METR 104: Our Dynamic Weather (Lecture w/Lab) Lab Exploration #2: Connections between Solar Radiation & Temperature Part II: Exploring & Interpreting Data Dr. Dave Dempsey Dept. of Geosciences SFSU, Spring 2012

(10 points)
(Lab Section 1: Wed., Feb. 15; Lab Section 2: Friday, Feb. 17)

Prior Knowledge Required. Before starting this lab activity, you should know the meaning of the words listed below:
• angle (a measure of the degree of "spread" between two intersecting lines)
• down (the direction in which gravity pulls, toward the center of the earth)
• zenith (the point infinitely far away directly overhead ["up"], directly opposite "down")
• perpendicular (at an angle of 90° to, at right angles to)
• normal (in the context of this subject, another word meaning perpendicular)
• horizontal (oriented in a direction perpendicular to down)
• horizon (the points far away where sky meets earth in the absence of obstructions)
• zenith angle (angle between the zenith and the sun)
• sun angle (angle between the sun and a horizontal surface)
• radiative intensity or flux (rate at which radiative energy strikes a unit of surface area)
• insolation (intensity of solar radiation striking a horizontal surface)
• midlatitudes (latitudes between 30° and 60°, in both hemispheres)
In addition, you should know these facts:
• The approximate diameter of the earth.
• During the earth's orbit around the sun, the approximate time of year when the earth is closest to the sun and when it is farthest from the sun.
• The maximum, minimim, and average distance between the earth and the sun.
• The average intensity of solar radiation striking a surface directly facing the sun at the top of the atmosphere.
And finally, you should be able to:
• Identify three reasons why the intensity of solar radiation striking a surface might vary over time.
• Describe the relation between sun angle and insolation at the top of the atmosphere (at a given distance from the sun) (the "spreading out" effect).
• Describe the relation between distance from the sun and insolation (at a given sun angle).
• Describe the relation between sun angle and the distance that solar radiation travels through the atmosphere before reaching the earth's surface.
• Summarize the things that can happen to solar radiation as it passes through the atmosphere.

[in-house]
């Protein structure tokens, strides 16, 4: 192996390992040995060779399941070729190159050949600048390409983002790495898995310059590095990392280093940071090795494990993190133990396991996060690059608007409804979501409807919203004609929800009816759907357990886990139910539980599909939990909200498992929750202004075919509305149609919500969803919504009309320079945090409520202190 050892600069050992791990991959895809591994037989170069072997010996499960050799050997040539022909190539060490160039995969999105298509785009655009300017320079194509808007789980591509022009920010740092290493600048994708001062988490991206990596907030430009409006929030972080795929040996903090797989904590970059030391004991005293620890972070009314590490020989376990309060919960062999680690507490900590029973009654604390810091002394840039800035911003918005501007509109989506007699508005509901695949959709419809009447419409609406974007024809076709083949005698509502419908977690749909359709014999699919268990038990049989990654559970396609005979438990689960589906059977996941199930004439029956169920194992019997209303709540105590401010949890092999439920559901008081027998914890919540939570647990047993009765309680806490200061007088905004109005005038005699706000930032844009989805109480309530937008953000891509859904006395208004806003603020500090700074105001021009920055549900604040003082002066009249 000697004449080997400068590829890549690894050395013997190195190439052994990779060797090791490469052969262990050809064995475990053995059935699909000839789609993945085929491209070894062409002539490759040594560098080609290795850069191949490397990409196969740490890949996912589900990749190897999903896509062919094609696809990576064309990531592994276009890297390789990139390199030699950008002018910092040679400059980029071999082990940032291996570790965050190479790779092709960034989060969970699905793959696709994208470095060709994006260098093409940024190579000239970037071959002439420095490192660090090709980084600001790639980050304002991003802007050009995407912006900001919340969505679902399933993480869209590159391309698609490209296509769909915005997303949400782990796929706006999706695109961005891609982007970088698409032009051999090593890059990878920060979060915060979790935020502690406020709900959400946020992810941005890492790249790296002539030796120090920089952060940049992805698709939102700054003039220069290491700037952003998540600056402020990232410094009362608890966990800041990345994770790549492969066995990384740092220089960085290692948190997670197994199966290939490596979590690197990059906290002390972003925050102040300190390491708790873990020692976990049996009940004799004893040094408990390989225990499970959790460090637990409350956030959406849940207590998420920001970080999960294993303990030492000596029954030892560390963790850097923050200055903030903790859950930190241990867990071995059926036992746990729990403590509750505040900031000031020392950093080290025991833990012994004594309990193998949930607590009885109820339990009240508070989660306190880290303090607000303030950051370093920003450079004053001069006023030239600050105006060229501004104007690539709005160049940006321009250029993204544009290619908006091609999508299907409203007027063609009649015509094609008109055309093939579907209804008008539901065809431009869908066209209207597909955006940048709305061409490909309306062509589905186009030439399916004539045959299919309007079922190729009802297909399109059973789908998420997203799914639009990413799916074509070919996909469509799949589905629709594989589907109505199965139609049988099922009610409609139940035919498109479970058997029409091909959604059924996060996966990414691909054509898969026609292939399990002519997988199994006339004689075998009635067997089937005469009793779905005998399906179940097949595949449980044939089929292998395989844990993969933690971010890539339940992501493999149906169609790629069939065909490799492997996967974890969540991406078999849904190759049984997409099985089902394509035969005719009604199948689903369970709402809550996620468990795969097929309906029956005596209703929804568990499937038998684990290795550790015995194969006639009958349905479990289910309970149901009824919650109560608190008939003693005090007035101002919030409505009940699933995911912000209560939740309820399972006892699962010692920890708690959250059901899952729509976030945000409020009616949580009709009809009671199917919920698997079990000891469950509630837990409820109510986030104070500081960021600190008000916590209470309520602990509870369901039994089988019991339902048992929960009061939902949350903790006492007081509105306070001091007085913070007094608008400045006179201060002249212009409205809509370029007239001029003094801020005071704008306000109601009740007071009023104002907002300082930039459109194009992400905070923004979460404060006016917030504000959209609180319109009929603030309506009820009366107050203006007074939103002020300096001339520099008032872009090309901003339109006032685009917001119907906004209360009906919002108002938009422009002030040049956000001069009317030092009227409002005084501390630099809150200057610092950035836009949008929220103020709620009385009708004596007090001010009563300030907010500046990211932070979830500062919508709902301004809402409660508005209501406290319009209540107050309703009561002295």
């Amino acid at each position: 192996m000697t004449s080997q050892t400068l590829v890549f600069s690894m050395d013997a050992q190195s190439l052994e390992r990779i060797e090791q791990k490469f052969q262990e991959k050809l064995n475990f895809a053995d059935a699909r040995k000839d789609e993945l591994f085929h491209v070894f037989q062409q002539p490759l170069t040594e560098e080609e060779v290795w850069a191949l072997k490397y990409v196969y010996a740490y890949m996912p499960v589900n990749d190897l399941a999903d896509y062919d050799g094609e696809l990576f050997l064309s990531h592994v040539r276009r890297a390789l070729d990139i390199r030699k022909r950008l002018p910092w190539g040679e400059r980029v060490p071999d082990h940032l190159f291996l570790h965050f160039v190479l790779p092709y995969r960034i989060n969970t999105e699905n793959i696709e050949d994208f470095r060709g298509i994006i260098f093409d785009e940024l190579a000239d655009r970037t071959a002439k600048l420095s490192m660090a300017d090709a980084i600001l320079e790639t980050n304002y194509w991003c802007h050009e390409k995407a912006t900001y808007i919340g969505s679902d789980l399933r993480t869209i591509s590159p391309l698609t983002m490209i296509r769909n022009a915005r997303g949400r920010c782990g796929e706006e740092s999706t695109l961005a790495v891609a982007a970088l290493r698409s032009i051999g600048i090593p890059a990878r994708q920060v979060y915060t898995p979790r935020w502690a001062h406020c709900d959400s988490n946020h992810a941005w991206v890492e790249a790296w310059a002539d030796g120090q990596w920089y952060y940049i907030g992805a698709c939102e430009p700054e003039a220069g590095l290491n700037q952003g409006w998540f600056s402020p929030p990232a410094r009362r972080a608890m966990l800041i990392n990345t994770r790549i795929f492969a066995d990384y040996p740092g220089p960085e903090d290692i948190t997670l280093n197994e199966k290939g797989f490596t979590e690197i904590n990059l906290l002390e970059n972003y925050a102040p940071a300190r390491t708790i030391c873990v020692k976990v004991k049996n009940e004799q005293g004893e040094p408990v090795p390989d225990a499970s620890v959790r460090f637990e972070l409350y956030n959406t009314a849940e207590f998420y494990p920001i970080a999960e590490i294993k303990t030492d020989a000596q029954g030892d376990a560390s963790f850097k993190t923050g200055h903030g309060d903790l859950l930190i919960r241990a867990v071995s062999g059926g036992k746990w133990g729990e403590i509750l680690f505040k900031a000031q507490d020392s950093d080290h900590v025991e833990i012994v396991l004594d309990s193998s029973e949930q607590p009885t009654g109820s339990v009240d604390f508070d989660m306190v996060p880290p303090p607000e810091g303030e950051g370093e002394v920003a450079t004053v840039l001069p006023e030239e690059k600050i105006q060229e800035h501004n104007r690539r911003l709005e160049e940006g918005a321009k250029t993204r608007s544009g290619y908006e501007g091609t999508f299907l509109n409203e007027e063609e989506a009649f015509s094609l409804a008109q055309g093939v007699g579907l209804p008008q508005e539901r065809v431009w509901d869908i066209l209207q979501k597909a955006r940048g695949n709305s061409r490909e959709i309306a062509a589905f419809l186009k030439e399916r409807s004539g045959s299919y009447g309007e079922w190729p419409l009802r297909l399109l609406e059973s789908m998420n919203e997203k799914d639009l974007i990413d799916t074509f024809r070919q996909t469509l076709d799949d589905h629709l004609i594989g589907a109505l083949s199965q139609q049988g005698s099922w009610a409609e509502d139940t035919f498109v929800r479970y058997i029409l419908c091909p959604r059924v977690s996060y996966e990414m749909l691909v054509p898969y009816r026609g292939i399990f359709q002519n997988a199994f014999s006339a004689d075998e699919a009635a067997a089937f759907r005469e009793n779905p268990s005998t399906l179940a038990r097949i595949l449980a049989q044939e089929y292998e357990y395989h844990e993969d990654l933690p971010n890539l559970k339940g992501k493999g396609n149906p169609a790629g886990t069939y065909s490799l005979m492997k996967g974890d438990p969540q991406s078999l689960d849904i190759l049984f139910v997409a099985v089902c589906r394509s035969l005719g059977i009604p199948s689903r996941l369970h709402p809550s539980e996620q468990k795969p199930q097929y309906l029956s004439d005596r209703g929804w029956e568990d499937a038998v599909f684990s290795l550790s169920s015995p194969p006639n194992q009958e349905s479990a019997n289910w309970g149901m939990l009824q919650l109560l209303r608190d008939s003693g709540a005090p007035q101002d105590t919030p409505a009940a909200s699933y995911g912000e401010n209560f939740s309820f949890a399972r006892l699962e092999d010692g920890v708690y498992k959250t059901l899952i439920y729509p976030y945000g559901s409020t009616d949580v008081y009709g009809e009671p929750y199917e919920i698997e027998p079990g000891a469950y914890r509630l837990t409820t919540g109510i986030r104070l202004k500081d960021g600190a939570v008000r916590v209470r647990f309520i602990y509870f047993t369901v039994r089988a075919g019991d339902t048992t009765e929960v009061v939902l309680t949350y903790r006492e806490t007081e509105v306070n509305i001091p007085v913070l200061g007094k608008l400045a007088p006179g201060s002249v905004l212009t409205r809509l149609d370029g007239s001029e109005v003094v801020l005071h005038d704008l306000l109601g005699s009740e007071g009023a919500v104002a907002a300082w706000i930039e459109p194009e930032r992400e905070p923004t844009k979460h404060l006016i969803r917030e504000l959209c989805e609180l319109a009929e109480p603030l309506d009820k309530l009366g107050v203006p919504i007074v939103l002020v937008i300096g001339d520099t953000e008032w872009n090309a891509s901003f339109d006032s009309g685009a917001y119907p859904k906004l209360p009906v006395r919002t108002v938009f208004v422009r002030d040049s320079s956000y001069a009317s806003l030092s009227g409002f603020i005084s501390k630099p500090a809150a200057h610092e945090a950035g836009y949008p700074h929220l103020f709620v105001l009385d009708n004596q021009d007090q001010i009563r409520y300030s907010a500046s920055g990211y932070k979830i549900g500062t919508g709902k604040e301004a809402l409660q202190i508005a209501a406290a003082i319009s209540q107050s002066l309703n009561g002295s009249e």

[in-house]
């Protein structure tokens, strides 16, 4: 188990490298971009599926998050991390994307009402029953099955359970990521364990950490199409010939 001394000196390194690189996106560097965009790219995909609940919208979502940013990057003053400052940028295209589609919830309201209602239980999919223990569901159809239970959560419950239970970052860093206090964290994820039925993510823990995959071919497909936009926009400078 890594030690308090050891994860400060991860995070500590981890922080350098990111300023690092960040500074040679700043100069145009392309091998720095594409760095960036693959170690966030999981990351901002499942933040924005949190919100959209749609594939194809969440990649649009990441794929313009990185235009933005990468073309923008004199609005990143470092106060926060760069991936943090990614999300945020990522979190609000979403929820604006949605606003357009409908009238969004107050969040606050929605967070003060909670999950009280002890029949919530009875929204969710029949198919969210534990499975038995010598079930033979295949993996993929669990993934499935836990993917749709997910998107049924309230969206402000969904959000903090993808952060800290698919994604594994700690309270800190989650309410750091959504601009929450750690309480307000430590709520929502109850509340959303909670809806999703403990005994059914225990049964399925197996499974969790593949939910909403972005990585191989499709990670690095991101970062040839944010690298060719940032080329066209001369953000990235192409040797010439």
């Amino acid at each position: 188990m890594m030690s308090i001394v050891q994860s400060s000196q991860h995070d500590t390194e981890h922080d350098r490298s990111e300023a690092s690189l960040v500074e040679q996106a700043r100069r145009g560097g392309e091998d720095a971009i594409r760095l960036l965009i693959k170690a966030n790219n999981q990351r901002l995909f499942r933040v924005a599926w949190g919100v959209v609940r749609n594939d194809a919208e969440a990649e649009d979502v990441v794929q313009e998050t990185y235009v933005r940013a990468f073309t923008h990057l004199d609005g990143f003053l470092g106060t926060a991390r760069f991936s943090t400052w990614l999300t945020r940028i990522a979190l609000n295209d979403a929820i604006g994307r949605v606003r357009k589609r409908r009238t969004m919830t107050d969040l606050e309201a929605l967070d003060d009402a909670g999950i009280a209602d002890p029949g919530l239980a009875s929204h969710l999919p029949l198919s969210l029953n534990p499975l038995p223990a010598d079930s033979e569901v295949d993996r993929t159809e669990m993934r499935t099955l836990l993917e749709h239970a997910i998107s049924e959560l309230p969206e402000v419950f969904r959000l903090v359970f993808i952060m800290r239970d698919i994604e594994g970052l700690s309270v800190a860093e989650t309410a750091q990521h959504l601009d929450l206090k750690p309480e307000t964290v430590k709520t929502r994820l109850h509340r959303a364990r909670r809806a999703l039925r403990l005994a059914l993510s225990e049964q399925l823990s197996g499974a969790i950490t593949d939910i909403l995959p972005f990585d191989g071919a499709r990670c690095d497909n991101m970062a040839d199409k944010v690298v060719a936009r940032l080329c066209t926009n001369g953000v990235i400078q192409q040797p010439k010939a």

• Describe the relation between sun angle and insolation at the earth's surface, and the two contributing reasons for it.
Learning Objectives. After completing this activity, you should be able to:
• Identify ways in which insolation at the earth's surface does, or does not, seem to "explain" observed features of daily temperature cycles.
• Describe differences in observed solar radiation intensity:
• over the course of a day
• at the top of the atmosphere on a surface facing the sun vs. on a horizontal surface
• at the top of the atmosphere vs. at the earth's surface, in both cases on a horizontal surface
• at the earth's surface on a horizontal surface at different times of the year
• Propose possible explanation(s) for the differences listed above, and test those explanations using relevant evidence and reasoning
• Identify aspects of this investigation of solar radiation and temperature observations that illustrate aspects of the process of science.
Materials Needed. To complete this activity, you will need:

I. Introduction. Forecasting temperature is one of the most common and useful aspects of weather forecasting. There are various strategies that people use to forecast temperature over the next several days, but modern professional weather forecasters do it by applying their understanding of the underlying physical causes of temperature change to current and recent observations of weather conditions, in a largely quantitative way. In this lab, we will begin to explore some of the physical processes that cause temperature to change.

Almost everyone attributes variations in temperature over the course of a day at least partly to variations in solar radiation (though of course there are other influences, too). Hence, we will start by exploring observations of solar radiation and try to make connections between those observations and observations of temperature at the earth's surface. In particular, in Lab #2, Part II, we will access, describe, and try to explain features of observed solar radiation data at several locations, and look for connections between observed patterns of temperature and solar radiation over the course of a day.

II. Instructions.
1. Form teams that will conduct the investigations, in collaboration with other teams.

1. The instructor will assign you to a team of several (generally three) people responsible for sharing the work of the investigation. Introduce yourselves.

2. Each team member will be responsible for conducting a different part of the investigation (Section II.C. below) and for explaining the results to the other team members so that they can also explain them.

2. Divide the three tasks listed below among yourselves. Your team must do all three.

1. General Tasks (see details for each task in Section C below):

1. Compare observations of insolation at the earth's surface in late May and mid December, at the same (midlatitude) location. Also compare each of them to the corresponding temperature observations at the same location over a full 24 hours.